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Respiratory viruses may be the culprit in sparking seasonal peaks in children's asthma problems

A new study confirms the pattern of fall/winter worsening of asthma symptoms and related medical visits and summer improvement. Surprisingly, seasonal variation in environmental allergens is not the source of this difference. A more likely cause could be increased viral respiratory infections during fall and winter months, according to Peter J. Gergen, M.D., M.P.H., formerly of the Agency for Healthcare Research and Quality and now with the National Institute on Allergy and Infectious Diseases. Dr. Gergen and his colleagues tracked children ages 4 to 12 who were participating in the National Cooperative Inner-City Asthma Study (NCICAS) for about 4 years after allergen skin testing and determination of exposure to environmental tobacco smoke. They also obtained air pollution data from EPA monitoring sites in the NCICAS cities.

Analysis of the data on 1,641 children revealed that all three measures of asthma-related illness (wheeze, unscheduled medical visits, and hospitalizations) started to peak in September and reached their highest levels in winter. These same measures reached their lowest levels in the summer months of June through August. Seasonal patterns were similar among children with no allergen skin test reactivity; those reactive only to indoor allergens such as dust mites, cockroaches, and animal dander; and those who were reactive to outdoor allergens such as trees or ragweed.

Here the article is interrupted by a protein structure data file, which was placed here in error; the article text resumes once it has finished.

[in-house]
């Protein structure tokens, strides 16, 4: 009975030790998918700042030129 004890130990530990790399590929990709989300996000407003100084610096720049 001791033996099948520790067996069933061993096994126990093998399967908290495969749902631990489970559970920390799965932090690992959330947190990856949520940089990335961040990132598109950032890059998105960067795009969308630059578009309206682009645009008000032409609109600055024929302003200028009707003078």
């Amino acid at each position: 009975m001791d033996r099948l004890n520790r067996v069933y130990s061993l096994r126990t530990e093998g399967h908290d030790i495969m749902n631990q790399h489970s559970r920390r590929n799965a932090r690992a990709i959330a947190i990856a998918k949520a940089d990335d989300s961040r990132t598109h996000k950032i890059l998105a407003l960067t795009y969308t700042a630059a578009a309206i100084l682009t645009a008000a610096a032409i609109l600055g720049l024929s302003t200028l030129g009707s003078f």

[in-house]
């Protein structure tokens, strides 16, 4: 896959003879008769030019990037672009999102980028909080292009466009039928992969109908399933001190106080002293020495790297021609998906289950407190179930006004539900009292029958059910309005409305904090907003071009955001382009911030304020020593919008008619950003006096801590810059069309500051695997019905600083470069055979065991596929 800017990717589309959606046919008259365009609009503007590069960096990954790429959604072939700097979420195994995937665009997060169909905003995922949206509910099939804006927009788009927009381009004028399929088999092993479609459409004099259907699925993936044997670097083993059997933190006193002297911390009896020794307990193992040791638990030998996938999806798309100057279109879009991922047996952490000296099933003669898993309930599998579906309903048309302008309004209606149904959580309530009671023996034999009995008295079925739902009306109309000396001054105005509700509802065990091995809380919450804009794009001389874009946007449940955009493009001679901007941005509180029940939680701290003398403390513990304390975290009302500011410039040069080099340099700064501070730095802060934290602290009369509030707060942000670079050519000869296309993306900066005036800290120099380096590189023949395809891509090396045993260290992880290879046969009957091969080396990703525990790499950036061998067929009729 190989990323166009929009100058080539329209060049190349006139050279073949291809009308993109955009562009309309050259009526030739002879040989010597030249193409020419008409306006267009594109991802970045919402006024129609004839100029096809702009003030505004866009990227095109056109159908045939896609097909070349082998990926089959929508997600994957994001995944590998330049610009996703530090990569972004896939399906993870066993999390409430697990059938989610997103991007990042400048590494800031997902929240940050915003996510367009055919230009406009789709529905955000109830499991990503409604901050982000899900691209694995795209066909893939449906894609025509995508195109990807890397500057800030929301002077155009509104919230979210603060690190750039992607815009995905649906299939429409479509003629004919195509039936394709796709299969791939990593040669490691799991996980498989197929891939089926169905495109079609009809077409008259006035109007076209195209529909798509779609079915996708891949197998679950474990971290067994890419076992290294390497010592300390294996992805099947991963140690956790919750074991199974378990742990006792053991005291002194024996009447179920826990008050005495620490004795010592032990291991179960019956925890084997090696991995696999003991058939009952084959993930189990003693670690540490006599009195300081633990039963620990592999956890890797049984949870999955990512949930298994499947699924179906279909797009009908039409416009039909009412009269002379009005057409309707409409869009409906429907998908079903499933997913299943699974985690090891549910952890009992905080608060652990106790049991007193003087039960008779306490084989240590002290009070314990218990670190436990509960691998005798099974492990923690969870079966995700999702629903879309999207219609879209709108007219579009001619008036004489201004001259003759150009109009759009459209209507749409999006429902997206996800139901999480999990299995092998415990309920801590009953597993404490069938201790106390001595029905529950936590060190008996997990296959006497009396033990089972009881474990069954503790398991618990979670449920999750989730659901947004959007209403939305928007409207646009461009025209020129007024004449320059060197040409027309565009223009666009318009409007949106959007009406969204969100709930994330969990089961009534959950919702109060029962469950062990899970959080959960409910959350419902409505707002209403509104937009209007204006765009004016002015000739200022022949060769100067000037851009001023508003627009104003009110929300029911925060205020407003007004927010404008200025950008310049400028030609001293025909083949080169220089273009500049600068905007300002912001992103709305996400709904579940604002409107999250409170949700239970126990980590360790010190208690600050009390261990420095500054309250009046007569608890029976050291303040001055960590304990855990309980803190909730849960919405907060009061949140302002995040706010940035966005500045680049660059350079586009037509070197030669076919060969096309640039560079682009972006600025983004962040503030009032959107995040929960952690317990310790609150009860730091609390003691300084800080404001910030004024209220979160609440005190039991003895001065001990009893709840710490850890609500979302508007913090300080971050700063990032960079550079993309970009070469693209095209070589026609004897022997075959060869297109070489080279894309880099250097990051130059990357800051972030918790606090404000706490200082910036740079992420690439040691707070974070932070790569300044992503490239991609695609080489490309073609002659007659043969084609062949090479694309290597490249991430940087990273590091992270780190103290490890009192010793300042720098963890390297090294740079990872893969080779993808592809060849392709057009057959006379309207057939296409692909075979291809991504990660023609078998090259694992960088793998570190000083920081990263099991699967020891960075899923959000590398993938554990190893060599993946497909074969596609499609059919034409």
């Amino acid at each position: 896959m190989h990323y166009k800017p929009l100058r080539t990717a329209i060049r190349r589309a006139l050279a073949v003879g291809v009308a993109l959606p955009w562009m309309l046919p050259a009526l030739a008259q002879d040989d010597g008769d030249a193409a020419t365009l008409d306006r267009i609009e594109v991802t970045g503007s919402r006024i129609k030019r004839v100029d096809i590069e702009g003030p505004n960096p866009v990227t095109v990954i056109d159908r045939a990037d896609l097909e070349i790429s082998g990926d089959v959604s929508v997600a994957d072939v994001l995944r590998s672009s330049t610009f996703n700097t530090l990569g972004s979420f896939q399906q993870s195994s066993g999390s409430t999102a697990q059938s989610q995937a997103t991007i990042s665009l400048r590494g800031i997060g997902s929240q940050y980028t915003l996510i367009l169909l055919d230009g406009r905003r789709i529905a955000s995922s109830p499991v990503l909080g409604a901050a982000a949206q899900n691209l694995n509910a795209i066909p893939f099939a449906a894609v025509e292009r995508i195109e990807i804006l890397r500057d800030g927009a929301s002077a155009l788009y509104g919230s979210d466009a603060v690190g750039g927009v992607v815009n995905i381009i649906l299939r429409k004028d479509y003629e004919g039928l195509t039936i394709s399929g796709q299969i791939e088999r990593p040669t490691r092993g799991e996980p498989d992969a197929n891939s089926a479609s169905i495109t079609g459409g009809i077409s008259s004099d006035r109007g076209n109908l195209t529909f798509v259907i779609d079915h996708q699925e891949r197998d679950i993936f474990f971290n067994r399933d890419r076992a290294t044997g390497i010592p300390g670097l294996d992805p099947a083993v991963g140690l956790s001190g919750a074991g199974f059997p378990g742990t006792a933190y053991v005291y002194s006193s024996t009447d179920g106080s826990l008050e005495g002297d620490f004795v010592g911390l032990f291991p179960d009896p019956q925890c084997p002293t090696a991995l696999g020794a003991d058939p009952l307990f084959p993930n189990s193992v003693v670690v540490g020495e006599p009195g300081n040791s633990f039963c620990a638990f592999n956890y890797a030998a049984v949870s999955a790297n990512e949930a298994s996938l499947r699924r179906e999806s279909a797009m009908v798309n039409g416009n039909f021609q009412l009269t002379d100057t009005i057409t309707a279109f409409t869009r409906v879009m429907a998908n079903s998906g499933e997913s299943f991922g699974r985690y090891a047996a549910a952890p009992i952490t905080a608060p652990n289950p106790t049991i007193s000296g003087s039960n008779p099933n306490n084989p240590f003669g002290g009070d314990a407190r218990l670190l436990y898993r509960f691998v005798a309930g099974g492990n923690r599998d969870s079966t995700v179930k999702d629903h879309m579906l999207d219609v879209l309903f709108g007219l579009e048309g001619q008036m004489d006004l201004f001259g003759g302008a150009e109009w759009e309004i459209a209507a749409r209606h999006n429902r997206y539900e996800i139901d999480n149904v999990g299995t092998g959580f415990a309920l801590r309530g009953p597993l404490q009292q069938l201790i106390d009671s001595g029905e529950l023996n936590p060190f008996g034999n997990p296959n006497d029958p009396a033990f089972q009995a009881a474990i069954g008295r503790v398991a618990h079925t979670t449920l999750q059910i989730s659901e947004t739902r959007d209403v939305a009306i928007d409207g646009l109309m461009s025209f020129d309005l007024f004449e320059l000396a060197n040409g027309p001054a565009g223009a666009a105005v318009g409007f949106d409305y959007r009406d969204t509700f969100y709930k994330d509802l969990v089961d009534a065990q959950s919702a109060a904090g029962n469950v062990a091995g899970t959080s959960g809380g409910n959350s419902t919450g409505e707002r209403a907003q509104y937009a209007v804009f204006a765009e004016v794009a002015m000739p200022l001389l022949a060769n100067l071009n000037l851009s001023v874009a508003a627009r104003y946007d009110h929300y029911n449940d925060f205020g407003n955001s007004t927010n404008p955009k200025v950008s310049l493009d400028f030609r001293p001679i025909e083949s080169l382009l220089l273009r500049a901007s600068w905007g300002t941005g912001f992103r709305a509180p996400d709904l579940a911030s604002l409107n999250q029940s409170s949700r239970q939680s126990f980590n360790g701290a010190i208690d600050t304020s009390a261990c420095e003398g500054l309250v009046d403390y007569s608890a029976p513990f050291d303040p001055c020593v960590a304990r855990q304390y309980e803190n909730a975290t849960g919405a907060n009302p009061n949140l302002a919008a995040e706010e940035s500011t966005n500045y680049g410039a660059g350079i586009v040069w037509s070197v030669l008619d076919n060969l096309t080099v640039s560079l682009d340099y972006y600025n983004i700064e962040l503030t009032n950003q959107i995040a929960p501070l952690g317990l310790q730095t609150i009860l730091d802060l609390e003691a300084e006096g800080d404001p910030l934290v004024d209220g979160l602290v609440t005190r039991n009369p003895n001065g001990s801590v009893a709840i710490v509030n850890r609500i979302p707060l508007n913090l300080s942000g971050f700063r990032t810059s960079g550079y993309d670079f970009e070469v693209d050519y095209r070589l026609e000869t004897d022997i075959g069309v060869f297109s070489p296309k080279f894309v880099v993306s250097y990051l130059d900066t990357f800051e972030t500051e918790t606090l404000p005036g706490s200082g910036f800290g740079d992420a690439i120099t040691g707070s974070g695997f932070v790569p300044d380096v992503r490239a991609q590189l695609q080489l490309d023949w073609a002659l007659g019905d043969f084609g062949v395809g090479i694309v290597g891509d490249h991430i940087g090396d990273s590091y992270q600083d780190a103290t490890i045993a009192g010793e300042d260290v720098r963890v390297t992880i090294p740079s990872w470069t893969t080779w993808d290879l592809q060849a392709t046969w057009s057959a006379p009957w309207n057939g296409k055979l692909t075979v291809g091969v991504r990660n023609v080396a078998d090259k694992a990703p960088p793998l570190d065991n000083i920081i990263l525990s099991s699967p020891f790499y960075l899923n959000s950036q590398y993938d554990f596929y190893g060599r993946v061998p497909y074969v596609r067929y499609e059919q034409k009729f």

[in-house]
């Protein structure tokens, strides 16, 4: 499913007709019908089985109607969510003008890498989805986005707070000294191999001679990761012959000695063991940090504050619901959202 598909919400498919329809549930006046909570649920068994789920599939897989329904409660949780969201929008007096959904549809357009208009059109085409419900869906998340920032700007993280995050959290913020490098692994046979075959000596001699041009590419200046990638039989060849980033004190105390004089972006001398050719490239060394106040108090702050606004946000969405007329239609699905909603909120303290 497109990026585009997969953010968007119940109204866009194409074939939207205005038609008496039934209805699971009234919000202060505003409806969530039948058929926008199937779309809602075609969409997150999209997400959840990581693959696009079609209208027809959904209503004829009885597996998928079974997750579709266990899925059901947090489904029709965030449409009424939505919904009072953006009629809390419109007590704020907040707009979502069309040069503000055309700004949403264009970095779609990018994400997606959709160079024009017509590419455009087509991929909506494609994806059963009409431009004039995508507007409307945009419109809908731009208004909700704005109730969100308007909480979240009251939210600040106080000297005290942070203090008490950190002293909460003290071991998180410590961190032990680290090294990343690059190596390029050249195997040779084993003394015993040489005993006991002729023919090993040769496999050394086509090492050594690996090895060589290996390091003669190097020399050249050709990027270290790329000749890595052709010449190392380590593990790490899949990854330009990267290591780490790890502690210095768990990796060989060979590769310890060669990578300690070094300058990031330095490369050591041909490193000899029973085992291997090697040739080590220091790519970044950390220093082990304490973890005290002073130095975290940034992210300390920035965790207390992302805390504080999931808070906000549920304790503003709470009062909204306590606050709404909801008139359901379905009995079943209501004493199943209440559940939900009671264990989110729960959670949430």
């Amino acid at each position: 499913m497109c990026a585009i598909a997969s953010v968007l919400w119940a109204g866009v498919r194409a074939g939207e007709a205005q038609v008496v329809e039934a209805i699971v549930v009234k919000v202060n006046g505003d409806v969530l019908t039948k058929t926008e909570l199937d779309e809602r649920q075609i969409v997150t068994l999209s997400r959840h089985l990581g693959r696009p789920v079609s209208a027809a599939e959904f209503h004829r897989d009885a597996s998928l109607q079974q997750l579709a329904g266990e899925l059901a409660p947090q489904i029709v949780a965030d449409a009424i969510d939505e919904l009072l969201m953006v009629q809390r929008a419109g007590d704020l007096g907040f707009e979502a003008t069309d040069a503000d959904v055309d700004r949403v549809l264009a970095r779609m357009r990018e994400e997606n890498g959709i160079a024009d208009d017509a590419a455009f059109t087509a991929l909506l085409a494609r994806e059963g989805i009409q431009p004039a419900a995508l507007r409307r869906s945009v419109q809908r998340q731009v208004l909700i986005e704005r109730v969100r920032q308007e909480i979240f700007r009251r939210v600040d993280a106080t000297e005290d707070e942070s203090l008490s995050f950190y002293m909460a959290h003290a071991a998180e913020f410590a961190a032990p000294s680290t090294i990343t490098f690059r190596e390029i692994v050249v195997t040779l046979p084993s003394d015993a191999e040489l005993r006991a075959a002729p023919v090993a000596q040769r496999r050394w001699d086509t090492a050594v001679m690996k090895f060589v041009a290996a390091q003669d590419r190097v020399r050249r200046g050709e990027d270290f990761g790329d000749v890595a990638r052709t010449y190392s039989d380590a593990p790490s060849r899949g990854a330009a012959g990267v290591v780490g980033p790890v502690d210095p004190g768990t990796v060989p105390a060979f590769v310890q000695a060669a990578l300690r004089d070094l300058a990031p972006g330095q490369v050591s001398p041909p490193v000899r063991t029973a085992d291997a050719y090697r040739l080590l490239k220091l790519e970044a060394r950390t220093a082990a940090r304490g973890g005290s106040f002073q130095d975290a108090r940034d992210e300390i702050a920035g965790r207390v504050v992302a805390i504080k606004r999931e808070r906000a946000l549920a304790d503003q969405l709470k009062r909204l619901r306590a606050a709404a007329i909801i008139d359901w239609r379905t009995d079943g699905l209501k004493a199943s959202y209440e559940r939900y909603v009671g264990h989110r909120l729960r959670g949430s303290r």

The mean days of wheeze averaged over the full time period were similar for the three groups: no skin test reactivity, 6.9 days/month; indoor reactors, 7.3 days/month; and outdoor reactors, 7.1 days/month. Environmental tobacco smoke was not related to observed seasonal patterns. Among four air pollutants evaluated (sulphur dioxide, nitrogen dioxide, particulates, and ozone), only sulfur dioxide coincided with worsening of asthma symptoms, but its impact on those symptoms was questionable. The increase of indoor allergen exposure in fall and winter may not be enough to influence the activity of the disease, suggest the researchers. The yearly cycle of asthma attacks may be driven primarily by viral infections. Future vaccines against these infections may reduce these seasonal fluctuations.

See "Understanding the seasonal pattern of childhood asthma: Results from the National Cooperative Inner-City Asthma Study (NCICAS)," by Dr. Gergen, Herman Mitchell, Ph.D., and Henry Lynn, Ph.D., in the November 2002 Journal of Pediatrics 141, pp. 631-636.

Reprints (AHRQ Publication No. 03-R017) are available from the AHRQ Publications Clearinghouse.

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